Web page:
A 13-year-old boy who spent about 12 hours lost in the sewer system after he fell into a pipe in Griffith Park had a chance Friday to thank the city employees, police officers and firefighters who were involved in his rescue, including the two sanitation workers who lifted him to safety.
“I’m so thankful for everybody who was involved in my rescue,” Jesse Hernandez said during a news conference outside City Hall East, surrounded by the dozens of men and women who helped rescue him, as well as Mayor Eric Garcetti, City Councilman David Ryu and Los Angeles Fire Chief Ralph Terrazas.
He added, “I thank God for giving me another chance to live.”
The boy’s ordeal began about 4:30 p.m. Sunday at 5254 W. Zoo Drive, near the train museum in Griffith Park, where he was spending Easter with his family. Jesse and some friends had climbed a chain-link fence around an abandoned maintenance shack and were playing on it when a plank broke apart and he fell into a sewage system opening that led to the Los Angeles River.
The teen was found early Morning morning after a frantic search involving firefighters and workers from the Los Angeles Public Works and Water and Power departments, Los Angeles police and California Highway Patrol officers, and park rangers.
“Because we have the best trained and most talented workers anywhere, who brought their skills and training to this emergency, to the search, we got the miracle. Today Jesse is safe and sound,” Garcetti said.
Ryu, who represents the Griffith Park area, said the city would be working to identify any similar hazards to what Jesse encountered.
“No one should ever have to experience what Jesse and his family went through. No one. Which is why I’m working very closely with the mayor’s office, the city attorney and my colleagues on the city council to identify, assess, better secure or demolish any other similar facilities in the city sewer system,” Ryu said.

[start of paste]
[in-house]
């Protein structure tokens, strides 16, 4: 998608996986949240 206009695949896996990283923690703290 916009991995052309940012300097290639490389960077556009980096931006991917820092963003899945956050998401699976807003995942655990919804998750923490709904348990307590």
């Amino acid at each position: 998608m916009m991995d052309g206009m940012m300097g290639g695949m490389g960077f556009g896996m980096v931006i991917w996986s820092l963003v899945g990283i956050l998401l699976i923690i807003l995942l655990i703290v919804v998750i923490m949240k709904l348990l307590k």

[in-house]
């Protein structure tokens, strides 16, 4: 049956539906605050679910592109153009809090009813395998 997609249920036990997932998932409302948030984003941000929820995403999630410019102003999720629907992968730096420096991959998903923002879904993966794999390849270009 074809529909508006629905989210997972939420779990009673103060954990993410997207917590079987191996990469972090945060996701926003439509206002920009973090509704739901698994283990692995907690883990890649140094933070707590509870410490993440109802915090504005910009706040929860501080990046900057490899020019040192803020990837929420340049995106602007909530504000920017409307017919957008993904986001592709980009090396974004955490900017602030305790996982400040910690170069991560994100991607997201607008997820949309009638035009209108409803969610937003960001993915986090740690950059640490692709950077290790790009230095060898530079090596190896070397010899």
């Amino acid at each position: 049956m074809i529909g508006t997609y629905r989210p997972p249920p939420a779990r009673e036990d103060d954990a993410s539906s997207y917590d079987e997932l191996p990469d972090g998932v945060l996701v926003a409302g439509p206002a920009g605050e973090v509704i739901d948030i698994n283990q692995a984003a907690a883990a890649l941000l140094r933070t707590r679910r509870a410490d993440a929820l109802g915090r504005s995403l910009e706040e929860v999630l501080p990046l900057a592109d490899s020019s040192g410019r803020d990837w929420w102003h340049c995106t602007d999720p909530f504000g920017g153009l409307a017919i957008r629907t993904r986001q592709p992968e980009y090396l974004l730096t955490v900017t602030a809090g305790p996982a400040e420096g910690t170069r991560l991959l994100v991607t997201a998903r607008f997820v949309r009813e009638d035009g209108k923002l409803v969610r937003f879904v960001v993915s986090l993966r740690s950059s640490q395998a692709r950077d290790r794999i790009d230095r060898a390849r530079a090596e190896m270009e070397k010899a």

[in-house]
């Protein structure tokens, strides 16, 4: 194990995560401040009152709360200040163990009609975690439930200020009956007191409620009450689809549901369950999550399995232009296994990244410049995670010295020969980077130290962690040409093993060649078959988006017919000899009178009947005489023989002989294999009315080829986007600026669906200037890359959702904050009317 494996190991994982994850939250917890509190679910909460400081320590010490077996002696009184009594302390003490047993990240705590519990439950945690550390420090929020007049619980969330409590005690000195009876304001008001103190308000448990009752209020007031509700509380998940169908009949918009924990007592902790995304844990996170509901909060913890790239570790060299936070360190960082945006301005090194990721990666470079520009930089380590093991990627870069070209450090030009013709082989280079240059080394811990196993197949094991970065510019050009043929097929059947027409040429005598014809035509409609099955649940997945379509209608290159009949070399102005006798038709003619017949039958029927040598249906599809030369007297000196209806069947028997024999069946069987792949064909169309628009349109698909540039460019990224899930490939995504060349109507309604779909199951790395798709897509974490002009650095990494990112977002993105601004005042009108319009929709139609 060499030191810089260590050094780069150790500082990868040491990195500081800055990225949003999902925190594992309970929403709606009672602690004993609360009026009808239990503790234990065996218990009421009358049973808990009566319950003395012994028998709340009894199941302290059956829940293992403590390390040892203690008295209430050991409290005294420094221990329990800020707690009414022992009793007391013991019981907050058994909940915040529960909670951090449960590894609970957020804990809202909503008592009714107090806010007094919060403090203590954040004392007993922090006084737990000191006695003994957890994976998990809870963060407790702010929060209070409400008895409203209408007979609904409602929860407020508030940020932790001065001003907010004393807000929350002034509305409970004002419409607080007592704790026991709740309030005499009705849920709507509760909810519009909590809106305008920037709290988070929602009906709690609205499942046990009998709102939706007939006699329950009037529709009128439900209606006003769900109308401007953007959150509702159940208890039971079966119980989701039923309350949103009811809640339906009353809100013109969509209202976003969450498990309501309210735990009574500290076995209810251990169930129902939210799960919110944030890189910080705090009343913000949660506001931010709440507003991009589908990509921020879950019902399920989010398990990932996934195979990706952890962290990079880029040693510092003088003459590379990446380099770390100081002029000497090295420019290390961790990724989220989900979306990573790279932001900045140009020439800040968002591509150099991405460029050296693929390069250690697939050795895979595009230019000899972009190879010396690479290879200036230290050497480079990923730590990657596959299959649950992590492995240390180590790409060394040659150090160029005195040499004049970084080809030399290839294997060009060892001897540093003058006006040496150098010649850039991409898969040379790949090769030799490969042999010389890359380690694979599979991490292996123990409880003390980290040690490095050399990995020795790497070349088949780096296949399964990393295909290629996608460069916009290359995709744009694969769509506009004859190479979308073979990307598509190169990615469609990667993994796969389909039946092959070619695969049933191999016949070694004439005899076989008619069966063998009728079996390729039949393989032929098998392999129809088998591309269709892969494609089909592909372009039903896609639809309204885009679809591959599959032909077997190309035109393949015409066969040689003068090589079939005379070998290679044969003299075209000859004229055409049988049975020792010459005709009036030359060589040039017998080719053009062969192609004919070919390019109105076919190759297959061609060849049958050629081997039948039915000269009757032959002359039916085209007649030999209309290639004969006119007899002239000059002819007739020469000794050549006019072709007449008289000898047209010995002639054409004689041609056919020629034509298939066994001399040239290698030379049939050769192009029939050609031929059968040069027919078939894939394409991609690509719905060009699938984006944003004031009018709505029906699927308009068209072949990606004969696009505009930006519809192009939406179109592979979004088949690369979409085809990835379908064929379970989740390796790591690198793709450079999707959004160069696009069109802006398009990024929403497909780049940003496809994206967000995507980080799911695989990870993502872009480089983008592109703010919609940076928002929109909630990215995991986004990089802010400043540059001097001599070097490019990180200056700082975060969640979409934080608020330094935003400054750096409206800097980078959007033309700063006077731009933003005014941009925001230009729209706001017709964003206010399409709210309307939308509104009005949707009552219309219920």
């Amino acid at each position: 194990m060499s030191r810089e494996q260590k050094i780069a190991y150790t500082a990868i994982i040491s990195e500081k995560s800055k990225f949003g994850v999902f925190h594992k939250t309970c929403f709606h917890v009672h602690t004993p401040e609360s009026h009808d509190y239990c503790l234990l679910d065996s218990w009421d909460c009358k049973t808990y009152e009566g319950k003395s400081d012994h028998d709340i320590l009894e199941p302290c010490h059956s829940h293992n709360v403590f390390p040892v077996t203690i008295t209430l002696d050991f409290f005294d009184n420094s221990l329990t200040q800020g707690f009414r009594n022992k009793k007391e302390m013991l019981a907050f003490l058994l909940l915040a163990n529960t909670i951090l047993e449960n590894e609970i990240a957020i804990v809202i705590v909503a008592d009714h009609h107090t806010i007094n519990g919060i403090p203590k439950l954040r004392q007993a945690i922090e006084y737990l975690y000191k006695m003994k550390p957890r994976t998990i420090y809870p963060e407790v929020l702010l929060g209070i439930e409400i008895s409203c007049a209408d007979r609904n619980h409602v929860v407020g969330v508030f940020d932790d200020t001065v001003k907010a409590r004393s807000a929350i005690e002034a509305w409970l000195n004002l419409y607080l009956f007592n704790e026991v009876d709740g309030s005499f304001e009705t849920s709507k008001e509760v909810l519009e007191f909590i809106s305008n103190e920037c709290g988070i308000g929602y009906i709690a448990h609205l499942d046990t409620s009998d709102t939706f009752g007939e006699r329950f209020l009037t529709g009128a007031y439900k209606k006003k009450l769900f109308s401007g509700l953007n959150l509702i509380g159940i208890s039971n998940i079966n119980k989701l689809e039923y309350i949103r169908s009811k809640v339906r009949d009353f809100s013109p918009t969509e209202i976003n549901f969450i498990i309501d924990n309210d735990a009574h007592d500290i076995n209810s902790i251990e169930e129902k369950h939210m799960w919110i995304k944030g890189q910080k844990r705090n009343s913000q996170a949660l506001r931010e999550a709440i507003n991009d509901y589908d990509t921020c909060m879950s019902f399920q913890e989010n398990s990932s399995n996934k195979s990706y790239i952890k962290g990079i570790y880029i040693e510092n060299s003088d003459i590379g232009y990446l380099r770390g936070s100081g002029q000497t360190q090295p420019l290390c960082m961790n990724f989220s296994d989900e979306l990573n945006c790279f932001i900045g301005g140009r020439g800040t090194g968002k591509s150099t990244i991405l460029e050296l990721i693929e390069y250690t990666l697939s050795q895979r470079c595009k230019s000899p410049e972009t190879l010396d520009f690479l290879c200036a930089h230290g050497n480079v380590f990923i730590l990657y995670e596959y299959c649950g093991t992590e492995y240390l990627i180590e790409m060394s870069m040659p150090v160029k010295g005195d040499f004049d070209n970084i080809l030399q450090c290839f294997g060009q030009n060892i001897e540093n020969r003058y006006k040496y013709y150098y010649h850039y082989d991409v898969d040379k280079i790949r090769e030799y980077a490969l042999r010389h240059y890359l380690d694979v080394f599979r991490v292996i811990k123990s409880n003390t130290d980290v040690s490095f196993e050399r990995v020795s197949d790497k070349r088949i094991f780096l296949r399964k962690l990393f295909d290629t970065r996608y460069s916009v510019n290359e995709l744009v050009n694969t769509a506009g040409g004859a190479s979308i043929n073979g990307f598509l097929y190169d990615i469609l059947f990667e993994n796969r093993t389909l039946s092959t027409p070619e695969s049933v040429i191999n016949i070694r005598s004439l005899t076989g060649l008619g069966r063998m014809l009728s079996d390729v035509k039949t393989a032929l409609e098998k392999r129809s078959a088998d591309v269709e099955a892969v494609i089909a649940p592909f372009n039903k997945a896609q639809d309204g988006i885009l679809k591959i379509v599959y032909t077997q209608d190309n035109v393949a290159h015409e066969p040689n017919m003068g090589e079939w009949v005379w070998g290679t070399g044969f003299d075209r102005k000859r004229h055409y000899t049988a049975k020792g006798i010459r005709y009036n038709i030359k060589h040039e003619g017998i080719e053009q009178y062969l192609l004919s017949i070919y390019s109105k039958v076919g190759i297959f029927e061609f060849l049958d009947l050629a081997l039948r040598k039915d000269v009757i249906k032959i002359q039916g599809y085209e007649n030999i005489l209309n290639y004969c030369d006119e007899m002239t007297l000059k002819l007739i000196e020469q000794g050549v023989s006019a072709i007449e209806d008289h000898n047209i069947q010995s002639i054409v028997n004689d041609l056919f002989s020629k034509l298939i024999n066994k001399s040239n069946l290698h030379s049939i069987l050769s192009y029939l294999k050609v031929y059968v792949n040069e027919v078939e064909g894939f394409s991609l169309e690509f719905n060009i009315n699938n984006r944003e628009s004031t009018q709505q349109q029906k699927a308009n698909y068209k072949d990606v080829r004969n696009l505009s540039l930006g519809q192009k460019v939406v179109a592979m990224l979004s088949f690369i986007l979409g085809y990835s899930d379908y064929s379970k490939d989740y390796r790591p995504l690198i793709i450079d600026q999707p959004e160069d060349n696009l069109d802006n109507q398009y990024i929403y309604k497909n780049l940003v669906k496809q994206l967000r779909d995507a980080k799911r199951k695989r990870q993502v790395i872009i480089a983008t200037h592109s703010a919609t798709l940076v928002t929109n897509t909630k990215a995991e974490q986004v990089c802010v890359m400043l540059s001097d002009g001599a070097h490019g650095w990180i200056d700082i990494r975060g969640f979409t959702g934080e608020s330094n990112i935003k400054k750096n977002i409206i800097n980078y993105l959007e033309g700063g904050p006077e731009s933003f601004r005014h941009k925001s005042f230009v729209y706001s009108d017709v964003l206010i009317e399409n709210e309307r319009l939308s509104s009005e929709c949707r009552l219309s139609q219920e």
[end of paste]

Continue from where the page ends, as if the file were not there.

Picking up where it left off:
Rescuers dropped cameras that could float along the bottom of pipes where the boy fell. The network of sewage pipes is a closed system that required a detailed search on each possible pathway.
According to the LAFD, the pipes are four feet in diameter, and are filled with liquid at varying depth of two feet and deeper, sometimes moving at 15 mph. The pipes parallel the Los Angeles River and cross under freeways.
Through the video camera feed, officials eventually spotted a handprint on a wall and some other markings that appeared to have been made by the teen, which helped them narrow down where he might be.
He was eventually found when two sanitation workers, Michael Adams and Kurt Boyer, opened a hatch on a lane of the Ventura Freeway. They spotted him in a pipe that was about 11 feet deep and 42 inches in diameter and were able to lower a hose down and pull him out.
“We were ecstatic that we were able to find him. It was a lot of hard work. You know, everybody in sanitation did it, it wasn’t just us two,” Adams said.